Although it occasionally branches out with specialty menu items at Gatlin’s BBQ, pitmaster Greg Gatlin has long been associated with its juicy barbecue. Now, he’s diving deeper into Gulf cuisine and southern dining ways this week with the opening of his newest restaurant, Gatlin’s Fins & Feathers.
Gatlin’s Fins & Feathers, sister to Gatlin’s BBQ, officially opened Friday, July 15, at 302 West Crosstimbers Street, in honor of the barbecue king’s upbringing in the historic Independence District, where fish fries and post-church fried chicken were commonplace, Gatlin says.
Gatlin, Executive Chef at Gatlin Barbecue Michelle Wallace, and Fins & Feathers Kitchen Chef Darius King developed the menu, which, as the restaurant’s name suggests, serves chicken and fish, harnessing Southern flavors with a Houston flavor, which can be seen with appetizers alone.
Starters include fresh, char-grilled oysters topped with herb butter and Parmesan, sweet and spicy miso wings, shrimp and crab camphana, duck leg quarter slowly roasted in rogo mole, and buttermilk biscuits with jam for good measure.
The generous portions of fried chicken—accompanied by a selection of sides such as slow-cooked red beans with smoked sausage, white rice, baked macaroni and cheese, sliced French fries, cabbage with smoked turkey, and red potato salad—are an obvious standout, but other bird options abound.
There’s smoked chicken, crusty, stuffed with enchiladas, and in fried tenders. But the most interesting is the Clucker panel. This poultry-driven version of Charcuterie offers a sample of Sichuan-marinated chicken nuggets, fried giblets, chipotle-glazed chicken feet, smoked chicken livers, and barberry-marinated quail. H-town hot sandwich, made with the customer’s choice of fried fish or chicken, dipped in spicy veet cajun sauce and topped with slaw and pickles.
And as one does when incorporating Gulf Coast food routes, there is no shortage of seafood at Fins & Feathers. Options include fried shrimp dishes. Upscale presentation of McDonald’s Fillet or Fish; black catfish or cornmeal husk and fried; The catch of the day is grilled and served with spicy sambal rice, coriander and lemon. Okra Everything, made with dark roux, is loaded with shrimp, lobster, smoked sausage, and okra.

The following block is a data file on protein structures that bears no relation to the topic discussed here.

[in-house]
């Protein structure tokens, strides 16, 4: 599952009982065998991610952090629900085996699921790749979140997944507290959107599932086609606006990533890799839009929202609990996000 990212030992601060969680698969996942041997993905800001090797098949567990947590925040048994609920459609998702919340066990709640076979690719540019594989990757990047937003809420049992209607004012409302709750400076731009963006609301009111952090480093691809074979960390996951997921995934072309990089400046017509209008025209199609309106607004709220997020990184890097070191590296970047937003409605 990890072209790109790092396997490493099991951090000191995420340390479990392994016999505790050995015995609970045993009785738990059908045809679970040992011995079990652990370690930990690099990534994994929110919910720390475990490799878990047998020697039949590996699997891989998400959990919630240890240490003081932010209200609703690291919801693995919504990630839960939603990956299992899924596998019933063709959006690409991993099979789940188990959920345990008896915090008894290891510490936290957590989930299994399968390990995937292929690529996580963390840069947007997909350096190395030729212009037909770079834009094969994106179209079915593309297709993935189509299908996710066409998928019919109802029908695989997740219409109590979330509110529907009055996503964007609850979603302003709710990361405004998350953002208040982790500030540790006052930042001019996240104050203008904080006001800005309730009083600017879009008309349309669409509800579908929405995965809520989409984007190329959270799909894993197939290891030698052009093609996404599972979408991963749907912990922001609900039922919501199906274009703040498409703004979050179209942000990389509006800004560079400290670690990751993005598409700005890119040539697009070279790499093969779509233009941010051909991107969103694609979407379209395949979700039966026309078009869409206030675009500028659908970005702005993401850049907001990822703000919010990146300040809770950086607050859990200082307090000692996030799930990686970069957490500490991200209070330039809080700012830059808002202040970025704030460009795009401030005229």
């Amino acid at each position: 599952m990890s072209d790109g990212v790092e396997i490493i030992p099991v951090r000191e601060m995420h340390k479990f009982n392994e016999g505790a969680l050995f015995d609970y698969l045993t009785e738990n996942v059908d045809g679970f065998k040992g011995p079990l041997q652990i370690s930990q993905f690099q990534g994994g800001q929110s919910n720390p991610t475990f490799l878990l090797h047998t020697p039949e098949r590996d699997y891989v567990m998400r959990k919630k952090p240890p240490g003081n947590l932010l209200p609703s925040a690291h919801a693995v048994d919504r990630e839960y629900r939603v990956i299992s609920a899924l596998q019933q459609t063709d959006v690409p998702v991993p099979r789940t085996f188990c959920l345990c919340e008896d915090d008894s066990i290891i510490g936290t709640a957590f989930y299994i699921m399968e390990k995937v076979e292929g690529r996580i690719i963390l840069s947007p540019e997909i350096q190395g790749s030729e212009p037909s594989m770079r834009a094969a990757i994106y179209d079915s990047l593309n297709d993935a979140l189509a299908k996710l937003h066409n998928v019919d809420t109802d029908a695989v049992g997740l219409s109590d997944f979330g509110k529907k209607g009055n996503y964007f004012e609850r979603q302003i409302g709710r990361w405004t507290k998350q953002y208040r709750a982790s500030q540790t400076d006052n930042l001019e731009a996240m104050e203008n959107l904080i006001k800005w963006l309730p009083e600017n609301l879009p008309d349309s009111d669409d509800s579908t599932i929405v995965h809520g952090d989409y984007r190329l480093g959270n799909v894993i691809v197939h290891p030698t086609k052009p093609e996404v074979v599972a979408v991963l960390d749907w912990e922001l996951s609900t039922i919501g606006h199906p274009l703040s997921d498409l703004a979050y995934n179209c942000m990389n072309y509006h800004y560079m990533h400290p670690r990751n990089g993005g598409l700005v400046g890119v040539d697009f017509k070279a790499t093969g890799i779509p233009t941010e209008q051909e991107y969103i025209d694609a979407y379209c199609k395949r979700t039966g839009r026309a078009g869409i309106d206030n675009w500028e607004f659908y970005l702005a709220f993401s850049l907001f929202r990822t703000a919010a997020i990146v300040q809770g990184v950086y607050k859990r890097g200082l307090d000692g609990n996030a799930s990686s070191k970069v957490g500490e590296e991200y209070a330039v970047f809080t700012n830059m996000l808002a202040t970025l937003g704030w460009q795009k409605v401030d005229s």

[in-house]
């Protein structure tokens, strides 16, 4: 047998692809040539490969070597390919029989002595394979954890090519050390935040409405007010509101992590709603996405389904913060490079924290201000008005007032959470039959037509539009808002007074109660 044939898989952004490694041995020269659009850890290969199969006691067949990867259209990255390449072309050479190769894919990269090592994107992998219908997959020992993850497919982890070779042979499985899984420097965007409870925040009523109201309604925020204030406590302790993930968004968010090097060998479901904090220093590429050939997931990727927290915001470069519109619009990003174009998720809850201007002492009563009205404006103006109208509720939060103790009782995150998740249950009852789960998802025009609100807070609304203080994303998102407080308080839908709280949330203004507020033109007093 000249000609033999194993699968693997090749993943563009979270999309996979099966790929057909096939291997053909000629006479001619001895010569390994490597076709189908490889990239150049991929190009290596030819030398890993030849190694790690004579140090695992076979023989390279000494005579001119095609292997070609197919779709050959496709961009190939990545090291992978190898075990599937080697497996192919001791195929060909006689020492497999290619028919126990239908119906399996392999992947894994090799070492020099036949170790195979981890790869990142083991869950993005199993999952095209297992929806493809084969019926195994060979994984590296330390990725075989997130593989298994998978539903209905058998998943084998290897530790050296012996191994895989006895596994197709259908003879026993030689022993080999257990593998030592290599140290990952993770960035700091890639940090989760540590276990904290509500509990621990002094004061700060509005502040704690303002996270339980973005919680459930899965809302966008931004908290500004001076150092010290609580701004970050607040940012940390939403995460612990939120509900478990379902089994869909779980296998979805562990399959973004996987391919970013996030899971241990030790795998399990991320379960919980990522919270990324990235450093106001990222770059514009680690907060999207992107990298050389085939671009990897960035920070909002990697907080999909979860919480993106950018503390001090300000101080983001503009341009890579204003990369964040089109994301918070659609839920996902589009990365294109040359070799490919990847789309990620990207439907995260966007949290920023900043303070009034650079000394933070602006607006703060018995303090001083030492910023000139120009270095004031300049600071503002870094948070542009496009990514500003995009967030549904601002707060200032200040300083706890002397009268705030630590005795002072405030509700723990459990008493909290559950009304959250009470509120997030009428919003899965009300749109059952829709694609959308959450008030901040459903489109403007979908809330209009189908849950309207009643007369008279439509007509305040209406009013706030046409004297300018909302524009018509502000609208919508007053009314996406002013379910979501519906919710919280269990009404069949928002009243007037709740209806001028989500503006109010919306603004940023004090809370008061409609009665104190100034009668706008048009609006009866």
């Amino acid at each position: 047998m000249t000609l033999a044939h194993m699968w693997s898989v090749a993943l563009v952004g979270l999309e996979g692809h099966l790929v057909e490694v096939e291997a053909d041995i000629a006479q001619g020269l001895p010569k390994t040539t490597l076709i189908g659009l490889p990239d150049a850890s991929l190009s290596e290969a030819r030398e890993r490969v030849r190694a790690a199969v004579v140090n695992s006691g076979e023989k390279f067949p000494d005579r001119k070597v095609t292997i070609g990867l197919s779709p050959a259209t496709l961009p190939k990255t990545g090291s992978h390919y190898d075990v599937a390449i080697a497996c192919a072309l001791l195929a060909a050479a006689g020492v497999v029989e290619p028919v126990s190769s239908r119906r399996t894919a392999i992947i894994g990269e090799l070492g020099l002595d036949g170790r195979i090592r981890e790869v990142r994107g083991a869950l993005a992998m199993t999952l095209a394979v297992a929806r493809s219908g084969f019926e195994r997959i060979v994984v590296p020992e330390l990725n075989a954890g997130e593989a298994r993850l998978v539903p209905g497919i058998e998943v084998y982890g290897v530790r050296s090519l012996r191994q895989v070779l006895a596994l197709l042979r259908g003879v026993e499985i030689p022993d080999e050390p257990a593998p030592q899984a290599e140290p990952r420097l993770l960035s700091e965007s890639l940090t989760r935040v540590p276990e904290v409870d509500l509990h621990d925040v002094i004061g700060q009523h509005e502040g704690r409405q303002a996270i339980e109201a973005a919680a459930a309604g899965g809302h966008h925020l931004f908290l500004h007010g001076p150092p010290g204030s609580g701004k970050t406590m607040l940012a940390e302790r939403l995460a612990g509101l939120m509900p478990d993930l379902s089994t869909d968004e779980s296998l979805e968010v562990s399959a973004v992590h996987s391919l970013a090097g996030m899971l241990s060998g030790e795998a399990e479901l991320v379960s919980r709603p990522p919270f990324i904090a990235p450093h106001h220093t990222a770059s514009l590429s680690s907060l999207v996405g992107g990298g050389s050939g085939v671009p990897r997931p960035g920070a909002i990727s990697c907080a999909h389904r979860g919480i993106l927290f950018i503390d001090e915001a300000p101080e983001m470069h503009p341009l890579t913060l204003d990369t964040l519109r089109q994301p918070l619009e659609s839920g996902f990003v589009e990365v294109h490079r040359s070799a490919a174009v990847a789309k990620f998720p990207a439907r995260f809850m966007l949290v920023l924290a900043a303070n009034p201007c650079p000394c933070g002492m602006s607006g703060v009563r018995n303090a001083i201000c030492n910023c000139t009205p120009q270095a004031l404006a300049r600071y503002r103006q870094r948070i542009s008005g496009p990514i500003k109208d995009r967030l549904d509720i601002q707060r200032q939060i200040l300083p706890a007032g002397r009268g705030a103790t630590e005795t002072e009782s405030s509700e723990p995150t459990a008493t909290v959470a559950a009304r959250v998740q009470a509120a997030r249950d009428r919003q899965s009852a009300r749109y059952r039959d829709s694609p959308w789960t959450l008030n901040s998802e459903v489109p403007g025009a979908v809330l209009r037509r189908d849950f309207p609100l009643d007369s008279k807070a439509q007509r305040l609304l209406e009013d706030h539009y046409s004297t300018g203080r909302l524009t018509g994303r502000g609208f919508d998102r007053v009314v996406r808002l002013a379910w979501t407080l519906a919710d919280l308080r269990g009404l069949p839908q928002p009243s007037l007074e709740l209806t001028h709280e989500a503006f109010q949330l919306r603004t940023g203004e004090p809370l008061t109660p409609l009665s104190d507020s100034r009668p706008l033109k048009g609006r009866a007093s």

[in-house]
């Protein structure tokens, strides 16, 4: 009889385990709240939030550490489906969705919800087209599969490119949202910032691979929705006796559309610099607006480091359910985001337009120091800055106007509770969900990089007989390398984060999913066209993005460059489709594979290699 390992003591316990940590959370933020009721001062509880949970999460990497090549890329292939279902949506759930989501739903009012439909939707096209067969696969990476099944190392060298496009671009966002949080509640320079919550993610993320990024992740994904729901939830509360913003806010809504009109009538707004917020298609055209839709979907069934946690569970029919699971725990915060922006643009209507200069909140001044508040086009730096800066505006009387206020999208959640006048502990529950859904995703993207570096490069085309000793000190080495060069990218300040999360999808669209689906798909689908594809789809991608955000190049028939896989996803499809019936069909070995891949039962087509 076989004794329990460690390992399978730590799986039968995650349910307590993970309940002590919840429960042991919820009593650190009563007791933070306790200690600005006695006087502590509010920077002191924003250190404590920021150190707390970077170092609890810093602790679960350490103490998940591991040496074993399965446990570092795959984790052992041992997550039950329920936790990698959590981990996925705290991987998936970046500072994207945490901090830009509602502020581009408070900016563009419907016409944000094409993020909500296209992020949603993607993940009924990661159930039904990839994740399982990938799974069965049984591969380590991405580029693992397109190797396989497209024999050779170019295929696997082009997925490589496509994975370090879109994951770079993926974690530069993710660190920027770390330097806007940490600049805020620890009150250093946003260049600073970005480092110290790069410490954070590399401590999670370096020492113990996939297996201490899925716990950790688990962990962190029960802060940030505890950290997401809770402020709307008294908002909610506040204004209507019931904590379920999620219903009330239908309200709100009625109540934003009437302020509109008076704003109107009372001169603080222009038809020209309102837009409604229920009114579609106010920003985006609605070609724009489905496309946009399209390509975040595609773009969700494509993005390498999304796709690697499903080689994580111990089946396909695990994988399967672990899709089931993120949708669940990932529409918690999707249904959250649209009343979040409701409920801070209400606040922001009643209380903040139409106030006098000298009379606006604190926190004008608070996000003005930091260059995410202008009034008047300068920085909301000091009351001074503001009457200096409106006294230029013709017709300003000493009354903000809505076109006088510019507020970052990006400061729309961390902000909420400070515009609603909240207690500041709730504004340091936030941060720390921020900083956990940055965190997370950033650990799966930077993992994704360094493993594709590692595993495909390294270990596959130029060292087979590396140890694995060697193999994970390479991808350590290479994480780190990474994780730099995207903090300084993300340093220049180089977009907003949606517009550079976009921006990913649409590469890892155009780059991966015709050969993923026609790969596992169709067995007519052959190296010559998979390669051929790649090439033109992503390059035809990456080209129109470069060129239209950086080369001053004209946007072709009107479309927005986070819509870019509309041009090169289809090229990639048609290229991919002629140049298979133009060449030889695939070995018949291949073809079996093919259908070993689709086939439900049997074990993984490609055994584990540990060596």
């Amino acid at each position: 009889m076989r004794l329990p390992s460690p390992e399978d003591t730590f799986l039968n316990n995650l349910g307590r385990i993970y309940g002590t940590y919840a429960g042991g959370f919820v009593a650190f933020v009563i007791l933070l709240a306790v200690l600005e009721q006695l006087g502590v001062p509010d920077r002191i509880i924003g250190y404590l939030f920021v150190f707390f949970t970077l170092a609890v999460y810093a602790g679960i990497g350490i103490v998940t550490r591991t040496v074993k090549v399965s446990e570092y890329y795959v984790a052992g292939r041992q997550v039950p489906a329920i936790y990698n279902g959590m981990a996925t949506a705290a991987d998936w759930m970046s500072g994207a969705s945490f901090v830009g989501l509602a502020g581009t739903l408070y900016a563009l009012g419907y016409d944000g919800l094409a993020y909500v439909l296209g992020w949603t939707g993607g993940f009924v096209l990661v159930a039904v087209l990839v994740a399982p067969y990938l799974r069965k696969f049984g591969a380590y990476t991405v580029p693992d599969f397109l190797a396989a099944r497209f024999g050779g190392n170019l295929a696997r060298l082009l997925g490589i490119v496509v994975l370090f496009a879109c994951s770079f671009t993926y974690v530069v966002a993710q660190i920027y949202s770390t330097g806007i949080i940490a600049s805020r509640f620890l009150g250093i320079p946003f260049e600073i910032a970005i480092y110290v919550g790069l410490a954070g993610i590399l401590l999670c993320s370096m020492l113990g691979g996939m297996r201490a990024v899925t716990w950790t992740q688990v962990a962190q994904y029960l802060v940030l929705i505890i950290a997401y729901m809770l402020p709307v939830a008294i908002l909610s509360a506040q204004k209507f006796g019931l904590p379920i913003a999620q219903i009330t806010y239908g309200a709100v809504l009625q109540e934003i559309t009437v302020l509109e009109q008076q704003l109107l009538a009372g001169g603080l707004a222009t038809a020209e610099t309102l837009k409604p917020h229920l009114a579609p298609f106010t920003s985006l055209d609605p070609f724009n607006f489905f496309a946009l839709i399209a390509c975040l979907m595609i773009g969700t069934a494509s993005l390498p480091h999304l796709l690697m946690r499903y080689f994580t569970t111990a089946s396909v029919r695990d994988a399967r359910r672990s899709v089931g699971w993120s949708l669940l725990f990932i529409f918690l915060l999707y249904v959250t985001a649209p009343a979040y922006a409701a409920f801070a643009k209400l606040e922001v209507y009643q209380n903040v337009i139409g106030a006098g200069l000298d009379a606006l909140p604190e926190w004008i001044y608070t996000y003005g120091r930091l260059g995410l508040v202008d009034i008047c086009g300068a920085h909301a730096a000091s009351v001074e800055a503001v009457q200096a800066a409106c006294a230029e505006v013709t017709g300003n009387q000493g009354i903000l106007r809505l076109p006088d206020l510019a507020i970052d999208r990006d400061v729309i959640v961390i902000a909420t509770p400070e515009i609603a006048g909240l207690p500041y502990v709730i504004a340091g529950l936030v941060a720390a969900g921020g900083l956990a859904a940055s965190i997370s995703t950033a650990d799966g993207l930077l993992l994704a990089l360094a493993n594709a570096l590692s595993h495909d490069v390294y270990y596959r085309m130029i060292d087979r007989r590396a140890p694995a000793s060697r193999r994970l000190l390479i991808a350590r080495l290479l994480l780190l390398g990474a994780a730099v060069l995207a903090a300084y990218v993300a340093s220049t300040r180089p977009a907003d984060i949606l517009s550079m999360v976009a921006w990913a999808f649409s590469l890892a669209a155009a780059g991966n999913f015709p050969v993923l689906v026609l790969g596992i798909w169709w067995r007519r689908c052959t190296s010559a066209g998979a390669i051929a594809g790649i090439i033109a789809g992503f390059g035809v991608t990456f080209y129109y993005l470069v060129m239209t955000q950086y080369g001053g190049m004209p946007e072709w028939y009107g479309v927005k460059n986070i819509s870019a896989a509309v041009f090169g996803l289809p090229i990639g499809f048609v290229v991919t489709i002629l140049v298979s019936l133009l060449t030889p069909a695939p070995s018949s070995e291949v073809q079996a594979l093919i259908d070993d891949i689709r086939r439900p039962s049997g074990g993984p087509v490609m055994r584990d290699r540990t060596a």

Kids can take part in the experience, too. The kids’ menu makes sure the little ones have options like chicken or catfish tenders, and donut slots for dessert. Adults can opt for the large dessert version, with Vince’s donut, or opt for other options, such as New York-style cheesecake or apple and walnut muffins.
The restaurant does indeed have great sentimental value for Gatlin, who not only grew up in the area but frequented the location of the restaurant, which formerly housed Herrera’s Mexicatessen – a restaurant where Gatlin and his family dined growing up. He wants to convey the same familiar and relaxed feeling to other Houstonians through Fins, he notes.
“I really wanted to [Fins & Feathers] Being just a place where people can really sit down and have a meal with friends and family. “We want to have the same consistency that we’ve always had to be a staple in Houston,” Gatlin said. eat houston before opening. “We want to be around for the long haul. It connects to who we are and what we believe in – our mission in our restaurant group is faith, family, and food, and we want to grow these things all equally.”
Fins & Feathers is open from 11 a.m. to 9 p.m. Tuesday through Saturday, and 10:30 a.m. to 3:30 p.m. on Sunday, and Fins & Feathers will officially serve breakfast and lunch on Sunday in September.